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"I do regret that business with Luke. I lost my temper that day. I am sorry for it."
―Aemond Targaryen[src]

A fight occurred above Shipbreaker Bay early in the Dance of the Dragons in 132 AC,[a] between Prince Lucerys Velaryon, second son of Queen Rhaenyra Targaryen and Prince Aemond Targaryen, younger brother of King Aegon II Targaryen. It resulted in the deaths of Lucerys and his dragon, Arrax, by Aemond's dragon, Vhagar.[1]




"Storm's End is a short flight from here. You have Baratheon blood from your grandmother, Rhaenys. And... Lord Borros is an eternally proud man. He will be honored to host a prince of the realm... and his dragon. I expect you will receive a very warm welcome."
―Rhaenyra to Lucerys[src]

Though King Viserys I Targaryen had named his daughter Rhaenyra the heir to the Iron Throne,[2] upon the king's death, the Green Council launched a coup in King's Landing to crown his son Aegon instead. During the coronation, Princess Rhaenys Targaryen fled King's Landing[3] and flew to Dragonstone atop Meleys, where she informed Rhaenyra and Daemon of Viserys's death and Aegon's accession to the throne.[1]

In response, the Black Council was formed on Dragonstone, while Rhaenyra was crowned queen by Daemon. The Blacks sought to rally the Great Houses whose support they anticipated: namely, Houses Arryn, Stark, and Baratheon. Rhaenyra's two eldest sons were sent to treat with them: Prince Jacaerys traveled north on Vermax to the Eyrie and Winterfell, while Prince Lucerys flew south on Arrax to Storm's End.[1]


Lucerys: "I will not fight you. I came as a messenger, not a warrior."
Aemond: "A fight would be little challenge. No. I want you to put out your eye. As payment for mine. One will serve. I would not blind you. I plan to make a gift of it to my mother."
Lucerys: "No."
Aemond: "Then you are craven as well as a traitor. Give me your eye, or I will take it, bastard!"
— Lucerys and Aemond[src]

Upon his arrival, Lucerys finds that Aegon's brother, Prince Aemond, and his dragon Vhagar, were already present at Storm's End. Lucerys is then brought to the main hall, where a Baratheon knight hands his mother's message to Borros Baratheon, the new Lord of Storm's End. After his maester reads him the message, Borros is insulted by Rhaenyra "reminding" him of the oath his father Boremund had made to her. He notes that King Aegon had at least betrothed his brother to one of his daughters, and asks Lucerys on which of his three remaining daughters he would marry. When Lucerys responds that he is not free to marry as he is already betrothed to Lady Rhaena Targaryen, Lord Borros dismisses him, telling him to return to Dragonstone.[1]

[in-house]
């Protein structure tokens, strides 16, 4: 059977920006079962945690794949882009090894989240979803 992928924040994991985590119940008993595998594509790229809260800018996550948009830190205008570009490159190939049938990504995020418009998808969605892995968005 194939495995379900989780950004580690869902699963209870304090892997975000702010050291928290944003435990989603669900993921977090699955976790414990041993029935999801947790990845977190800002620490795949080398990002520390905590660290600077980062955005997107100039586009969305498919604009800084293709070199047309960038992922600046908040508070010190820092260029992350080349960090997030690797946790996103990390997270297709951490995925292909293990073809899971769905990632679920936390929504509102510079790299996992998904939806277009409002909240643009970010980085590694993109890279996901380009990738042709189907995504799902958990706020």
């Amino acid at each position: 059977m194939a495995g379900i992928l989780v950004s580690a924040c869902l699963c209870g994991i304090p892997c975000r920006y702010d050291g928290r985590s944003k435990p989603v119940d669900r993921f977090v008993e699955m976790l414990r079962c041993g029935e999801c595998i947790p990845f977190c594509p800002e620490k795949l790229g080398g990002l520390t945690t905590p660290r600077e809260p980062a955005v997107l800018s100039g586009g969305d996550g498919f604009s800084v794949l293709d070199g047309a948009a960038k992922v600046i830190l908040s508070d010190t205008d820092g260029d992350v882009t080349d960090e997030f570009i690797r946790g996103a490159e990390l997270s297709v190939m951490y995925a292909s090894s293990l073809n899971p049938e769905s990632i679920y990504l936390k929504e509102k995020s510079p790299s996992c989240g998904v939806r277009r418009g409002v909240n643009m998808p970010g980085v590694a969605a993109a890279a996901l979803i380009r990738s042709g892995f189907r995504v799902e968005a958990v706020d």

Lucerys's departure is interrupted by Aemond, however, who demands that he cut out his own eye. The latter believes that Lucerys, who had slashed out his left eye years earlier, owes him a debt. Aemond then removes his eyepatch, revealing a sapphire in place of his left eye, and throws his dagger to Lucerys. When Lucerys refuses, Aemond charges at him, picking up the knife, calling him a bastard, and threatening to cut out Lucerys's eye himself. Lord Borros rises from his seat and intervenes, proclaiming that Lucerys is an envoy and that he will have no bloodshed beneath his roof, ordering his men to escort Lucerys back to his dragon.[1]

The chase[]

"No, Vhagar! No! Serve me, Vhagar! No! Vhagar! No! No..."
―Aemond loses control of Vhagar as she kills Lucerys[src]

Back in the courtyard, Lucerys mounts Arrax and takes flight amidst a raging storm. However, he is pursued by Aemond on the much larger and older Vhagar. Lucerys and Arrax try to outfly the former two, but Aemond presses the chase through the storm-ridden skies while Vhagar tries to snatch them. Taking advantage of his dragon's smaller size, Lucerys is initially able to evade Vhagar by flying through a narrow ravine, forcing Vhagar to fly above the cliffs. From above, Aemond loses sight of Lucerys, and shouts out in High Valyrian that Lucerys still owes him a debt.[1]